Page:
Mrs. Way will be for an indefinite time
with her sons. Mrs. J. R. Driver, of Belle-
fonte, went up by train, joining the party
in Erie for the return drive.
—Mrs. Randolph Glenn #nd her young
son, who was born in Willinmsport, only a
short time ago, are expected home to join
the family up Halfmoon next week. The
two elder children are with their grand-
mother, Mrs. George M. Glenn, on the
Esther Gray farm, where Mr. and Mrs.
Randolph Glenn have been living for the
—Mrs. George Jodon, who since Mr. Jo-
don’s death has been spending her time
with her children, in Akron, Ohio, Califor-
nia and Centre county, came to Bellefonte,
Saturday, to remain here indefinitely. Mr.
and Mrs. William Jodon and their son
George drove to Ohio last week, bringing
Mr. Jodon’s mother with them upon their
return Saturday. y
—Mr. and Mrs. S. H. Griffith will accom-
pany Mr. and Mrs. Melvin Cherry on the
drive up from Philadelphia, this week.
Mrs. Griffith has been with her daughter,
Mrs. Greene, at Anglesea, N. J., since ear-
ly summer, Mr. Griffith joining her there
a short time ago, while Mr. and Mrs. Cher-
ry were east on a visit with Mrs. Cherry's
sister, Mrs. Harry Dawson and her family.
—Mr. and Mrs. James Sullivan, of New
York city, are guests at the McGarvey
home on the corner of Spring and Curtin
streets. Mrs. Sullivan is a native of Belle-
fonte and a relative of the late George A.
Bayard, but has not visited here for thirty
years, she and Mr. Sullivan, who is a well
known New York journalist, having lived
much of their time for the past number of
years in Europe.
—Mr. and Mrs. Allen 8. Garman, who
have been occupying Edgefonte, the Gar-
man summer home, at Axe Mann, during
the month of July, have had as guests this
week, Miss Hoffman, Virginia Garman and
Anne Lukens, all of Tyrone; Mrs. C. M.
Garman, of New York city, and Miss Ot-
to, of Niagara Falls. Mrs. Anne Shaffer
and her son Harold, of Lewisburg, will
join the party for the coming week-end.
—Mrs. G. Ross Parker returned to New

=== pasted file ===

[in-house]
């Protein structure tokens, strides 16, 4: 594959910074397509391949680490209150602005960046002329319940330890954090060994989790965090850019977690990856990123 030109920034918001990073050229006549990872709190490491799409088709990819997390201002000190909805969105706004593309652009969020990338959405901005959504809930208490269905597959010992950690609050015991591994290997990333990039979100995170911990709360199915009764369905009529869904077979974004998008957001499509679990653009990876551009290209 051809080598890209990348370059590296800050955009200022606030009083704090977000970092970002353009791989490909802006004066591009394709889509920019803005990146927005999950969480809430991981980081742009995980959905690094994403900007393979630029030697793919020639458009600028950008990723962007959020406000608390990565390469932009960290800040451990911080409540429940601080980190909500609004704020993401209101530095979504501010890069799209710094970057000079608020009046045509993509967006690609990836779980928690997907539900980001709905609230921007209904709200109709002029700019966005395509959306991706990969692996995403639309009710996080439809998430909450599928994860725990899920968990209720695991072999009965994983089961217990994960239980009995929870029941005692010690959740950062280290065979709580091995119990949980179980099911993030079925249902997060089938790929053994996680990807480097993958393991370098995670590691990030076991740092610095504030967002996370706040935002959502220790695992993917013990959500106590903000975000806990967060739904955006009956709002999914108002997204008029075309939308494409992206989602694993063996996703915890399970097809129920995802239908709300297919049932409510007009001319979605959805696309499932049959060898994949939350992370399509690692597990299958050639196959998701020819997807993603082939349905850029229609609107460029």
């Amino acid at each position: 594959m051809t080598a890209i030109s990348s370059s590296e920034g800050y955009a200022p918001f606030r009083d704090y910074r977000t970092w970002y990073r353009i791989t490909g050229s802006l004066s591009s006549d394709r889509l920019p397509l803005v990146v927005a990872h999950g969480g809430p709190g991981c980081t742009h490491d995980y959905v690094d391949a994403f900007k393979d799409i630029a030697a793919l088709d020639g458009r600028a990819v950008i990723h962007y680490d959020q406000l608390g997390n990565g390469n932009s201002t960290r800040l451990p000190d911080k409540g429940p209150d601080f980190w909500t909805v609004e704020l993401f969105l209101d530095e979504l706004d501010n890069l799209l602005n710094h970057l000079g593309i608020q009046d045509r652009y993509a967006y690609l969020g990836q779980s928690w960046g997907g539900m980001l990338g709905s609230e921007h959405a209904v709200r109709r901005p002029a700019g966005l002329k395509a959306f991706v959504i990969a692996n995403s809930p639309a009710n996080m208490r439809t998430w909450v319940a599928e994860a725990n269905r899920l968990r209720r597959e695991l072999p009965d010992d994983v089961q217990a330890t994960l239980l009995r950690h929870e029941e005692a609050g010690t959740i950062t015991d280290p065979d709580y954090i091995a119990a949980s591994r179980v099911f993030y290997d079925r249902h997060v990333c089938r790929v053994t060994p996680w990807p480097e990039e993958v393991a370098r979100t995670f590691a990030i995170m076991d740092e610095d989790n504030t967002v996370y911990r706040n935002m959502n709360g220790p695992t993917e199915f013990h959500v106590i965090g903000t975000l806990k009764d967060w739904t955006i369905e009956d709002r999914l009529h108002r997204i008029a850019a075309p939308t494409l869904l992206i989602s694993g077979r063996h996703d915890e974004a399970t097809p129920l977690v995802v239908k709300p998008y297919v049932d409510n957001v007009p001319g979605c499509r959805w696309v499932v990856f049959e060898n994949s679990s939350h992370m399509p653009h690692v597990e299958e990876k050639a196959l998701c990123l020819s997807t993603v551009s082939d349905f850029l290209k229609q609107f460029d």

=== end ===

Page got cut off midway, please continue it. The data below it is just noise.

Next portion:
Brunswick, N. J. yesterday, after being
here for a part of the week with Mr. Par-,
ker’'s sisters, the eldest of whom, Miss An-
nie, is critically ill at her home on Howard
street. - It was on account of Miss Parker's
condition that Mrs. Parker made the visit
at this time. Ferguson Parker drove up
from Harrisburg, Sunday, to spend sev-
eral hours with his aunts, returning the
—Mr. and Mrs. Thomas Moore are plan-
ning to come here from Philadelphia about
the middle of August, to make arrange-
ments for the building of a block of four
houses on Mrs. Moore's two lots facing the
Academy and adjoining the T. Clayton
Brown property, on Bishop street. Mr.
and Mrs. Moore expect to remain in Belle-
fonte until the work is begun and all ar-
rangements completed for the building to
be done this fall.
—Mr. and Mrs. Harlod Glenn and their
child came in from Duluth, Minn. last
week, and will continue their visit here
until early in August, with Mr. Glenn's
father, Dr. W. 8. Glenn, at State College,
and with relatives of Mrs. Glenn, at Lock
Haven. Mr. and Mrs. John Kottcamp, of
Brooklyn, and their two children, Helen
and John Jr. will join the Glenn family
party this week, expecting to spend Mr.
Kottcamp’s vacation at State College and
at his former home. at York, Pa. Mr.
Kottcamp is now with the Johns-Manville
Co., of New York.
—Mrs. George A. Beezer spent Sunday in
Williamsport, visiting with her cousins,
| Mr. and Mrs. Elmer Sheffer.
—Charles Joshenhaus is a guest of his
aunt, Mrs. Thomas McCafferty, at her home
on south Spring street.
—Helen Otto, of Johnstown, is among
the summer, visitors in Bellefonte, here as
a guest of her aunt, Mrs. Fred Craft and
the family, at their home on Spring street.
—Elliot L. Morris was in Bellefonte for
several days last week, being north on bus-
inegs relative to their "stone operations at
—Dr. and Mrs. George Kirk and two
sons, John and James, of Kylertown, spent
part of Wednesday in Bellefonte, guests of
Dr. and Mrs. M. A. Kirk.
—Mrs. James Davis, of Tyrone, and her
children, have been in Bellefonte, making
one of their frequent visits with Mrs. Da-
vis’ parents, Mr. and Mrs. Gherrity.
—Mr. and Mrs. John 8. Walker, Miss An-
nie Shorlidge and Miss Ella Levy are on a
drive through the eastern part of the State,
having gone from here to Philadelphia, last
—Miss Ida Greene will go over to Hunt-
ingdon county, Monday, for the summer
vacation visit of two weeks, which will be
spent with cousins on a farm, fifteen miles
—Mr. and Mrs. Robert F. Hunter return-
ed Tuesday morning from a motor trip to
Philadelphia and Ocean City, their daugh-
ter, Mrs. Edward D. Foye, of Bloomsburg,